Foreign Minister Surapong Tovichakchaikul said it was alarmist of
the U.S. embassy to advise its citizens on Friday to stock up on two
weeks' supply of food and water ahead of what protest leaders say
will be a prolonged siege of Bangkok.
"Maybe they worry too much ... People will live their normal life.
Don't be afraid of things that will happen because we try to control
the situation," he said.
Demonstrators led by former opposition politician Suthep Thaugsuban
aim to paralyze the capital for between 15 and 20 days by blocking
seven main intersections, causing gridlock in a city clogged with
traffic at the best of times.
The turmoil is the latest episode in an eight-year conflict that
pits Bangkok's middle class and royalist establishment against the
mostly poorer, rural supporters of Yingluck and her brother, former
premier Thaksin Shinawatra.
The protesters want to suspend what they say is a fragile democracy
destabilized by Thaksin, whom they accuse of nepotism and
corruption. They want to eradicate the political influence of his
family by altering electoral arrangements in ways they have not
spelt out, along with other political reforms.
Thaksin was ousted by the military in 2006 and sentenced to jail in
absentia for abuse of power in 2008 but he still looms large over
Thai politics, the dominant force behind his sister's administration
from his self-exile in Dubai.
The authorities say they will deploy more than 14,000 troops and
police on Monday, including police at the main airport, to maintain
order in the streets.
Rumors of an impending coup have intensified. The army has staged or
attempted 18 coups in 81 years of on-off democracy, but it has tried
to tried to remain neutral this time and its chief, Prayuth
Chan-ocha, has publicly refused to take sides.
The government has repeatedly played down talk of a military
intervention but said on Friday if there was one, it would counter
it. "We already have a plan ...," said Surapong, offering no
He said the government would operate during the shutdown from backup
locations at the national police headquarters and at an army base in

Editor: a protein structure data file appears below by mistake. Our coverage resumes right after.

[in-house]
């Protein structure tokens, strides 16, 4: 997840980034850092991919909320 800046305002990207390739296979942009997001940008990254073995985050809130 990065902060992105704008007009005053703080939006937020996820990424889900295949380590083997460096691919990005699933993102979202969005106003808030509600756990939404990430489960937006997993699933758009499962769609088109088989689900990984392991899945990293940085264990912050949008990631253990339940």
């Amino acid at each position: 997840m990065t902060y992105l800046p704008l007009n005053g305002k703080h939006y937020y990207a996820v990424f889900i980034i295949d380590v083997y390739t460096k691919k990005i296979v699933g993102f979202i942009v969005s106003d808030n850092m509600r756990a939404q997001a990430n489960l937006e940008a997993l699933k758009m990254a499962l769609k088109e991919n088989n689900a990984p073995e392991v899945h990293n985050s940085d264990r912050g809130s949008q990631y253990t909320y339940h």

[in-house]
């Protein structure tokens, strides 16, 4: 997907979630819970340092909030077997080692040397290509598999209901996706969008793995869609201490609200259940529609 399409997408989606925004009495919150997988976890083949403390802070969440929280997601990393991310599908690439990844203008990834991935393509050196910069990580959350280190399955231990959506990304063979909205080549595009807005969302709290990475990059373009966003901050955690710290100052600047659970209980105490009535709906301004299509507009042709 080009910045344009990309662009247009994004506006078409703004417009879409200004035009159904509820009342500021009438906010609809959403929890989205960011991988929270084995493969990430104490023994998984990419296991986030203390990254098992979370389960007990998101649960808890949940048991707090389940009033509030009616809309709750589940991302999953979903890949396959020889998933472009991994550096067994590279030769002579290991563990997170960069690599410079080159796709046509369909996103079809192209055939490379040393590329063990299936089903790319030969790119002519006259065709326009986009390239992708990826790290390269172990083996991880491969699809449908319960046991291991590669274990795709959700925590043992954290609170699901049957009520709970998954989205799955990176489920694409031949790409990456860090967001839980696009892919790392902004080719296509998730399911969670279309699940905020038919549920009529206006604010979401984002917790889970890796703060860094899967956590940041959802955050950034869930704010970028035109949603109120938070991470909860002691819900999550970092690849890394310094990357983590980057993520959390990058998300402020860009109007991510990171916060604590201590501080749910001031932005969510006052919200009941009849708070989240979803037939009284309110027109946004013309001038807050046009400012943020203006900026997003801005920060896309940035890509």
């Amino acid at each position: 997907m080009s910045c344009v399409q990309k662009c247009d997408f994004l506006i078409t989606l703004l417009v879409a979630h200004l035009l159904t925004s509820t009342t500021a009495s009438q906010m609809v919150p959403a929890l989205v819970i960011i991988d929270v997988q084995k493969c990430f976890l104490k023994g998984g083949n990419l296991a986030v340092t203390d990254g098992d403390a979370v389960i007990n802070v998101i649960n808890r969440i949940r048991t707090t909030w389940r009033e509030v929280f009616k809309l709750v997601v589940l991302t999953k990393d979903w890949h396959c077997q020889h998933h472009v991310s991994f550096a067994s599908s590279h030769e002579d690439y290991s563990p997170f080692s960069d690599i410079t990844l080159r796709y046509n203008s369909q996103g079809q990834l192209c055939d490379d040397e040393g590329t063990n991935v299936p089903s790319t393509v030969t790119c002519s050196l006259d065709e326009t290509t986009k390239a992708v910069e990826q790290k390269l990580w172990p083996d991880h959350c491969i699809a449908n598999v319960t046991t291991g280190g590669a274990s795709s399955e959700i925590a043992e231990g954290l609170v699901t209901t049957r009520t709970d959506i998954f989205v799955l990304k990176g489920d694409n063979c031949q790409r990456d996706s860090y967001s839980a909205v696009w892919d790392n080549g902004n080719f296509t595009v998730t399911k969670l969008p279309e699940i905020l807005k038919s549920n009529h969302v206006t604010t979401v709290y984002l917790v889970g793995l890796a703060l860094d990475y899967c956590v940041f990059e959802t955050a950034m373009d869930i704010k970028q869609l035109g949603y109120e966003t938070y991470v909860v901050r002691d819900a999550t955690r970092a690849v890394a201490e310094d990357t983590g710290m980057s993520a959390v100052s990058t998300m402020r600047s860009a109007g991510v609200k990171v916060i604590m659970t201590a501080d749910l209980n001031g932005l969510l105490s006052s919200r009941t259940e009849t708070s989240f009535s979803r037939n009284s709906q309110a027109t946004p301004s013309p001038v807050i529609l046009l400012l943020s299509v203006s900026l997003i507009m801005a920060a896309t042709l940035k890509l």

the north of Bangkok.
He said Yingluck would not relocate her government to other
provinces. She heads a caretaker cabinet after calling a snap
election in December.
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Polling is set for February 2, but the Election Commission said on
Friday the government should consider pushing back the date.
It said some candidates had been unable to register in 28 districts
in the south — a stronghold of the anti-Thaksin protesters — and
that could delay the reopening of parliament if there were not
enough lawmakers elected to meet the quorum of 95 percent of the
seats in the house.
The protesters have rejected the election, demanding that the
government step down to be replaced by an unelected "people's
The courts may play a part in forcing the government out, as legal
cases are building up against Yingluck and her allies.
The country's anti-corruption body pressed charges on Tuesday
against 308 lawmakers, mostly from her Puea Thai party, for trying
to make the Senate a fully elected chamber, which a court ruled
illegal in November.
Puea Thai officials have expressed concern the government's enemies
might be plotting a judicial coup and accuse the courts of bias.
They say they are alarmed at the speed with which such matters are
being processed, in contrast to cases against opposition figures,
including protest leader Suthep, that have languished in the courts
"They (the protesters) want to grab power unconstitutionally ... but
the Constitutional Court ruled that there was no case (to answer
against that)," Deputy Prime Minister Pongthep Thepkanchana told
foreign media on Friday.
"In this Constitutional Court there are some judges ... who had an
explicit role against the government in 2006," he added, referring
to when Thaksin was toppled.
The judiciary has intervened several times in the past to throw out
governments linked or allied to Thaksin.
(Editing by Alan Raybould and Clarence Fernandez)
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